High street banks stand accused of exploiting small businesses by selling them costly and complex financial products that made huge profits for banks while crippling once sound firms
All full up and happy,” smiles the white haired lady in the window seat, passing one of Winking Willy’s waitres-ses her plate. She had just polished off the Scarborough café’s £7.90 special – cod, chips, bread and butter and cup of tea.
It is Tuesday lunchtime, the sun is out and the famous Yorkshire town’s seafront is busy. Willy’s is three quarters full – families and pensioners tucking into its simple fare with enthusiasm.
The only distraction is the noise of the builders refurbishing Willy’s second-floor dining room. All in all, business seems good.
But behind the scenes the family business has just emerged from a four-year-long encounter with the world of complex capital markets derivatives and investment banking that saw owners David and Marilyn MacGregor ultimately take their bank, HSBC, to court.
In a plot that would appeal to Scarborough’s most famous resident, playwright Alan Ayckbourn, the family fryer’s plucky challenge to the sharp suits of Canary Wharf could have ended in tears. Yet they lived to tell their tale – or at least they would have done if their out of court settlement had not included a gagging order.
The MacGregor’s experience is not an isolated one. It is shared by hundreds, and possibly thousands, of small firms across the country.
The high street banks stand accused of exploiting the small businesses’ trust, using their standing as adviser to sell highly profitable and complex financial products to some of the smallest firms in Britain.
Traditional standard variable rate commercial loans came packaged with complex bets on the movement of interest rates that were sold on by the bank’s investment banking divisions for huge profits.
Presented as a “no-cost” form of insurance to protect the businesses against adverse movements in interest rates, these unregulated swap instruments turned into significant liabilities. Falling base rates were meant to help small businesses but with these products they generated charges that devoured savings and destroyed some once-sound family firms.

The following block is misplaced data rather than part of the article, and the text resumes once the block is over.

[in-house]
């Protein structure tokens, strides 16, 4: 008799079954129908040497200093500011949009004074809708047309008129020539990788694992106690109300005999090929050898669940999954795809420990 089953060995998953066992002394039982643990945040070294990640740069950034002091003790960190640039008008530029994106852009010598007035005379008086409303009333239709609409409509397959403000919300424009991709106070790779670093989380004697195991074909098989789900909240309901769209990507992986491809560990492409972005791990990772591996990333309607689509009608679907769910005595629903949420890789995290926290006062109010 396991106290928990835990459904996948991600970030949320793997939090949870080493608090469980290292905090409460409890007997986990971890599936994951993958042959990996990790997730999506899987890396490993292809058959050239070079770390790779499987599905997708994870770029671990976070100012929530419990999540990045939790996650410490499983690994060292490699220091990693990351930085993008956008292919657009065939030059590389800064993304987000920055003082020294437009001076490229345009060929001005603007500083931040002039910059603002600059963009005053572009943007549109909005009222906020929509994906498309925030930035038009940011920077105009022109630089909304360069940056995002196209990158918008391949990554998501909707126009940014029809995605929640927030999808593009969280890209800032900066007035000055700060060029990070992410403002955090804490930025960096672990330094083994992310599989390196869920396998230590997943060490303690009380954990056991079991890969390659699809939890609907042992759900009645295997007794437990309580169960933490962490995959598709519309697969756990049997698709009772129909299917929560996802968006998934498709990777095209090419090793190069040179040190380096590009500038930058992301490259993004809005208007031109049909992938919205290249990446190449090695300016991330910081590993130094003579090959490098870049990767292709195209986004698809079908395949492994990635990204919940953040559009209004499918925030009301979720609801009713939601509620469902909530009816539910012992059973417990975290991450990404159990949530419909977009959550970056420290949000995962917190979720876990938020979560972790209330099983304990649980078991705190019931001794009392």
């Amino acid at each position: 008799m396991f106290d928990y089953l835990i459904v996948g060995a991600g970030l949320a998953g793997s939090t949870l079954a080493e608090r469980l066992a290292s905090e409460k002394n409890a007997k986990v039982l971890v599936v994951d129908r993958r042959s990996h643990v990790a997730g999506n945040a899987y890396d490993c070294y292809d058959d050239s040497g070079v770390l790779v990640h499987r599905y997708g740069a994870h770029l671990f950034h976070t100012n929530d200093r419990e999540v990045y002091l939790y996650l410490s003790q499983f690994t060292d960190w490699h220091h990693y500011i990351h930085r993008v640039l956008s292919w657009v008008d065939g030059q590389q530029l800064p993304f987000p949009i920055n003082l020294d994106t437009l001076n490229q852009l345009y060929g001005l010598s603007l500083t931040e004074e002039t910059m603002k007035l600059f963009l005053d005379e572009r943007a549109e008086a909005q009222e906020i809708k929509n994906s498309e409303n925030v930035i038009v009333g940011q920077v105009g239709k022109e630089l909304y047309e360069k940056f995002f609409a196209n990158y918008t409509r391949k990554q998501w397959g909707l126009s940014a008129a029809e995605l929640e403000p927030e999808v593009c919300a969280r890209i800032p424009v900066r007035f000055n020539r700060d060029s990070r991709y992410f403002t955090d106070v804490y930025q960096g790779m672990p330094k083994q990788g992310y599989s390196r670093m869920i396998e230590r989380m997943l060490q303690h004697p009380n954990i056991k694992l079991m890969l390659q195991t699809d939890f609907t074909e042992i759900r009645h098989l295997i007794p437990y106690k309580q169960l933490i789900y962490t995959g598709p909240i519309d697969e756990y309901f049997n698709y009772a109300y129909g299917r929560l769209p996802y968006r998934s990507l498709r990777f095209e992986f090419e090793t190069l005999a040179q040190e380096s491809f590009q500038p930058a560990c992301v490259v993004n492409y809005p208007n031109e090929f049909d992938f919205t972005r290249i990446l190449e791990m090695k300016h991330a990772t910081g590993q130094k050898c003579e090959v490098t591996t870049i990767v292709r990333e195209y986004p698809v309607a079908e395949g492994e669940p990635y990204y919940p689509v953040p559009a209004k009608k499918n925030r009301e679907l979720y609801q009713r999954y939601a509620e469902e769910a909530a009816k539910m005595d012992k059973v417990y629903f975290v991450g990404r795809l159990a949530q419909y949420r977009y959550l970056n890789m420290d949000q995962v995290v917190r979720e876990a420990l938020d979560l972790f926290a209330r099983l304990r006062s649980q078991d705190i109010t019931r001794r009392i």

The swaps, typically taken out between 2005 and 2007 – but still being sold today – locked firms into rates of between 5pc and 6pc over base rates. Additional clauses presented as giving firms some exposure to the benefit of falling rates saw banks reduce their own risk of being out of pocket.
As base rates fell, the charges kicked in. Shocked at the amounts of cash being taken out of their accounts, many firms looked to cancel the swap only to find the cost of doing so prohibitive.
One bed and breakfast with a £73,000 turnover faced a six-figure bill to escape. A property developer with £15m in borrowings across three loans and swaps to his name faces a £9m charge.
The businesses contacted by The Sunday Telegraph said they were keen to protect themselves from rising interest rates but imagined they were being offered the commercial equivalent of a fixed-rate mortgage. They did not understand that they were signing up to an obligation that would be sold into the financial markets and then take on a life of its own.
Banks contacted by The Sunday Telegraph denied they were involved in wrongdoing. They said that they had clearly explained the risks and costs to customers.
In the week when the high street banks sent out 12m letters to consumers who may have been mis-sold payment protection insurance, the question on these businesses’ lips is why?
“I trusted them,” is how Paul Adcock, the third generation of his family to run their small electronics retailing business in rural Norfolk, puts it.
Adcocks had been expecting to mark 100 years of mutually beneficial trading with its longstanding banker, Barclays. It has been with the bank since January 1, 1912. Instead, he is now considering litigation after his formal complaints to the bank were rejected.
“How about that for a birthday present,” he said. “If you had asked me in 2007 if it was possible that your bank that has supported you for so long could have sold you a product that could cause so much damage, I would not believe you.”
The 53-year-old prefers to spend his days serving customers out on the shop floor rather than sat at his messy desk in the back office studying bank marketing small print.
“The damage it has caused us is unbelievable,” he says. “We are just a family electrical business, just wanting to get on. Now the best part of £180,000, has gone out and that is in addition to what we have paid in loan repayments.”
In a statement, however, Barclays says it is “satisfied that it provides sufficient information to enable a client to make an informed, commercial decision about the products it offers.”
Liz Hunter, director of Darby’s Glass & DIY in Cleveland, is angry at the impact of saying yes over the telephone to an offer of an HSBC interest rate swap in 2007. Having borrowed £420,000 to purchase the business, the bank suggested the swap as protection.
“I thought it was part of the loan but if we come into the money we could pay off the loan but we’d be stuck with the swap, ” she says. “They have offered us the opportunity to buy it out but it would cost £55,000. Something is clearly wrong somewhere.”